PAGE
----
April 19, 2012
Both Jo Brodie and Alice Bell have questioned the wider implications of the “Academic Spring” of open access research papers. Providing easy access to research papers is all well and good, but what about helping people make sense of them?
Jo raises an issue that is particularly important, patients and informal carers researching their own condition on the internet. How are they going to cope with medical journal articles, which are written to tight word counts using rigid structures and highly technical vocabulary? Even doctors need training in those skills!
Alice and Jo suggest that journal papers themselves should be written in a more accessible style. While that would be ideal, there is a fundamental problem with this from a communication theoretic perspective. Text structures, conventions of language use, and technical vocabulary emerge because they allow people who share similar background knowledge to communicate efficiently. Sometimes, the most efficient code is graphical; sometimes, it is mathematical.
To be clear, I am not defending badly written papers. Good, clear, engaging writing is still very important, as anybody who has reviewed a badly written paper at 10pm in a desperate bid to make a review deadline will be able to attest. Good writers use technical terms to make their point succinctly, to indicate their theoretical or methodological background, and to link into a wider body of work on that area.
While it is often possible to explain relevant concepts to lay people, this requires changes to the structure of the text, to ensure concepts are properly defined and anchored before they are used. Another problem is making a judgement call about the level of detail that needs to be explained. Let’s take significance testing. How do we communicate what a p-value of 0.05 actually means in practice? And are p-values the right thing to report? What other background should be given?
Fortunately, there is a way out of this conundrum which should be familiar to most researchers who have written or reported on a research grant – the lay summary. Lay summaries are not an easy way out. In order to write a good summary, you need to boil down your research to its essential goal and its main results. This requires a deep understanding of one’s own results. What have we done? What does it actually mean? What more do we need to know?
Traditionally, abstracts and keywords were deemed to be enough to help readers situate the research reported in a paper. Many journals go even further than this. Elsevier journals encourage graphical abstracts and one-sentence research highlights. Many medical journals require a box that summarises the main contribution of the paper to the state-of-the-art; some even use prompts to help authors structure such a text. Some journals have (or had) English abstracts translated into Spanish, French, or German, to help researchers for whom English is not their native language.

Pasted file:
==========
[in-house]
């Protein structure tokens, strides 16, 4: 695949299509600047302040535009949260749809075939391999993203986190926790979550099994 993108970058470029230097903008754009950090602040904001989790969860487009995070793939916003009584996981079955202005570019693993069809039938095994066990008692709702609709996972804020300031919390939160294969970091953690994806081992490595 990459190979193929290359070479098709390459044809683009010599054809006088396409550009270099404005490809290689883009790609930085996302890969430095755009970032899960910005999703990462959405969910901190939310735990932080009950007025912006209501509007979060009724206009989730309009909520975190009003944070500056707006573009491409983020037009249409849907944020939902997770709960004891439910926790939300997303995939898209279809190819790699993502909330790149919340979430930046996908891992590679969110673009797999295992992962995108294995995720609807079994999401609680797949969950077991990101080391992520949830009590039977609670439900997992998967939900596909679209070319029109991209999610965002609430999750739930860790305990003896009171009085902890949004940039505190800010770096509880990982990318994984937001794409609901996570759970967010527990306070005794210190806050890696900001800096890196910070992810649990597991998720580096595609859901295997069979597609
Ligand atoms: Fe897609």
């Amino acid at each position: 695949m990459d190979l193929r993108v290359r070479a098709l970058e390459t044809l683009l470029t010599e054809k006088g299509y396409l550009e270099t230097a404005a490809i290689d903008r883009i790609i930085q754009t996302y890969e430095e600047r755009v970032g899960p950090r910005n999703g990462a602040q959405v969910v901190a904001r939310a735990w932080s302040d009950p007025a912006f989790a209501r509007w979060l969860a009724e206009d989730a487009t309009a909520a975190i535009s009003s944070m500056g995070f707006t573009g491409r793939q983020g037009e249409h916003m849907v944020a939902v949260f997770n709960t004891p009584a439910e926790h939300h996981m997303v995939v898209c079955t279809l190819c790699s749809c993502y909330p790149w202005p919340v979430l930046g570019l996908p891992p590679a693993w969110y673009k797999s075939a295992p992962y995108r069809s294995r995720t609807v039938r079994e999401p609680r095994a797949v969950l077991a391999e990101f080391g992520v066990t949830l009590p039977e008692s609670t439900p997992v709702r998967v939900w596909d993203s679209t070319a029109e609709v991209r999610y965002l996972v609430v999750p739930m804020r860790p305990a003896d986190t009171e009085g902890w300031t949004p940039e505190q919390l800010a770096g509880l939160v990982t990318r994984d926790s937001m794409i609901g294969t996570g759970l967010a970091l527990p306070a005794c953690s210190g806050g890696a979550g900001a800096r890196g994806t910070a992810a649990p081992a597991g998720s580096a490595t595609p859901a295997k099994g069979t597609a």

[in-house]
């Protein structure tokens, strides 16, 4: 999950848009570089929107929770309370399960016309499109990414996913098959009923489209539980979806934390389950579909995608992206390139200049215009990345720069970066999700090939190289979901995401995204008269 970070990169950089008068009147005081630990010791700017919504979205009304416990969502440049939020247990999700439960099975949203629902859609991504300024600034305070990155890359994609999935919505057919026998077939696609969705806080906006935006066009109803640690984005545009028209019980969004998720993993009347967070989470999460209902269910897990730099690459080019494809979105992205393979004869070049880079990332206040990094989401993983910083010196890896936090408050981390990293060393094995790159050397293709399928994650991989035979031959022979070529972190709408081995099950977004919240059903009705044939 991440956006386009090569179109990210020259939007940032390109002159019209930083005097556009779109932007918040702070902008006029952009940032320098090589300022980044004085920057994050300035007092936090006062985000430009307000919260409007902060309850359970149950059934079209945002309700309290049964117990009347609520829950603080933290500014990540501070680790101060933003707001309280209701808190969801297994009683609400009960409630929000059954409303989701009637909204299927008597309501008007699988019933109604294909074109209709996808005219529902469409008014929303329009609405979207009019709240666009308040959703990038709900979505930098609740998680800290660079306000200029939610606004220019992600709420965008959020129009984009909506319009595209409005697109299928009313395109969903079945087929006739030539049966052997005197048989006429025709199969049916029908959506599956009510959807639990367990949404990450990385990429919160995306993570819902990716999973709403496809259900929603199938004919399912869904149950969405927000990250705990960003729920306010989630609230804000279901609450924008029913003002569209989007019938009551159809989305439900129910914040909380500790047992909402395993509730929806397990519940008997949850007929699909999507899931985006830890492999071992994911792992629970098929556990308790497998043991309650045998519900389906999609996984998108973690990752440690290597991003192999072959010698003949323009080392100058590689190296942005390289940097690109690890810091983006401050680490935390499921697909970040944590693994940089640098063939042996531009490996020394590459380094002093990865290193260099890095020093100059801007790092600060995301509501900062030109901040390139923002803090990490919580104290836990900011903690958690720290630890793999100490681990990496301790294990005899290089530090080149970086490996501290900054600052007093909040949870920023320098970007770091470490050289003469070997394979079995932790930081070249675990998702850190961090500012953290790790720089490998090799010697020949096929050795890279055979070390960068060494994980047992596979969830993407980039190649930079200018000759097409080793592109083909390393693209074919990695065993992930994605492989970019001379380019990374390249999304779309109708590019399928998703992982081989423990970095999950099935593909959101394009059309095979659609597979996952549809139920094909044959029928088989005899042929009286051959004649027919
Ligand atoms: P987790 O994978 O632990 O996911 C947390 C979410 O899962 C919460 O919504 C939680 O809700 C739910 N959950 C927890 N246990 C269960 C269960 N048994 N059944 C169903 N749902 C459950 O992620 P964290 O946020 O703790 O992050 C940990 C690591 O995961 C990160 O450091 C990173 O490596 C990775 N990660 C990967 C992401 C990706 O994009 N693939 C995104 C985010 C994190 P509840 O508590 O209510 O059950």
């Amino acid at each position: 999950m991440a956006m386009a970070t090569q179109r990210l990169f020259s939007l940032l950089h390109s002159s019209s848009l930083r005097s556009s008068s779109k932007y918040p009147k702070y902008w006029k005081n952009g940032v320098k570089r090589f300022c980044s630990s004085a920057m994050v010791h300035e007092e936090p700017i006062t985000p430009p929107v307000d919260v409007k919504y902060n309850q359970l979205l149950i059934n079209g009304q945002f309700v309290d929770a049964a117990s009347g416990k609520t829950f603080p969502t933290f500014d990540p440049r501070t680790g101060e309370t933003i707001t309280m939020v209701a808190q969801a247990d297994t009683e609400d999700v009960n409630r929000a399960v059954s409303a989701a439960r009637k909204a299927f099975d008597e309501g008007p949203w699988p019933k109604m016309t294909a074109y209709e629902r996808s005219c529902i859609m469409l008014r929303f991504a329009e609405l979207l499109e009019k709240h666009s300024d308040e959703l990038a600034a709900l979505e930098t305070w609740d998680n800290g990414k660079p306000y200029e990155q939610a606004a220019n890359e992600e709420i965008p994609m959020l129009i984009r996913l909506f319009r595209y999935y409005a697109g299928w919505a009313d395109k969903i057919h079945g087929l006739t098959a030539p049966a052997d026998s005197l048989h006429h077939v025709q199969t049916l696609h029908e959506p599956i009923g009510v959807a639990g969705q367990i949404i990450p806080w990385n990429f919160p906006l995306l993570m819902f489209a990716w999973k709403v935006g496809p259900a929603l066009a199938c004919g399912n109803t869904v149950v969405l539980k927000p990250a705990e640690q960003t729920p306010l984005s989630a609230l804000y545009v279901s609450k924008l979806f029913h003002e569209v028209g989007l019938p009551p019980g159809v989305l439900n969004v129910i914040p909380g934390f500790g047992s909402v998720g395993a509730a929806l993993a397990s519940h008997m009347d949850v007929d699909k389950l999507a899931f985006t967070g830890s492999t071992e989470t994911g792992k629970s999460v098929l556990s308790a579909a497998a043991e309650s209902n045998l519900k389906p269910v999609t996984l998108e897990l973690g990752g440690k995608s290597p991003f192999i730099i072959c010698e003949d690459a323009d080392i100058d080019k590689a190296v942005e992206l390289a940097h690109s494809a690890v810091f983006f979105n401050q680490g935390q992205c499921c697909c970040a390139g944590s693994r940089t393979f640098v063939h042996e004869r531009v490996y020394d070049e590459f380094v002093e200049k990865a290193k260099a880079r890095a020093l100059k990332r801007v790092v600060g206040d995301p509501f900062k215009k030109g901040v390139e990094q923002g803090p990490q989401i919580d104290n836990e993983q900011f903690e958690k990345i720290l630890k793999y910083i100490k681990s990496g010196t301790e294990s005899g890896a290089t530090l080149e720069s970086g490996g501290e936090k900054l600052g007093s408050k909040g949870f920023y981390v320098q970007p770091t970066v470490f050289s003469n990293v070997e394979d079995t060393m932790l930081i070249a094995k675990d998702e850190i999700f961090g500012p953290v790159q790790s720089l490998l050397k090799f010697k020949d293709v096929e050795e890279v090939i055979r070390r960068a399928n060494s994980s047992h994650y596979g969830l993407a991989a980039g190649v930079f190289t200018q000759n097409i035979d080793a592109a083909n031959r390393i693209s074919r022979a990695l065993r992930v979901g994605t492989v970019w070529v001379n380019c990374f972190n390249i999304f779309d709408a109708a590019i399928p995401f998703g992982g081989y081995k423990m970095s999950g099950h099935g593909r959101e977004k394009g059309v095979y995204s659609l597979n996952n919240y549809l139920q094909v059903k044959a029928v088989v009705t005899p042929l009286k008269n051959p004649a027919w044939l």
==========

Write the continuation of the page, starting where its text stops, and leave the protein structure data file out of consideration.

From these traditions and innovations, it is but a small step to short summaries written specifically for a non-specialist audience. Funders have shown the way in developing a standard structure, issuing writing guidelines, and providing examples. Unfortunately, what is still missing is a culture of good editing, which costs time and money, but is crucial, especially for lay summaries. The SPARC initiative led the way here, with professionally crafted texts (here’s an example of a project on auditory reminders that I led), but so far, none of the funders I have written summaries for have followed that shining example.
But who then helps non-specialist readers to critically assess what they are reading? Here is where science blogging comes into its own and where science communicators like Ben Goldacre, Petra Boynton, Ed Yong and Kate Clancy shine, to name but a tiny handful. Bewildered by the sheer variety of science blogs? Try Science Seeker or Research Blogging, from there, go to the big and small networks. By now, there is a critical mass of science bloggers who have been honing their craft for years. Add to that well-crafted lay summaries, and we might be onto a science communication winner.
Edited to add (April 20): Stuart Cantrill alerted me to the fact that graphical abstracts have a long history in chemistry. Here is a link to an editorial on graphical abstracts that he has written for Nature Chemistry (requires registration).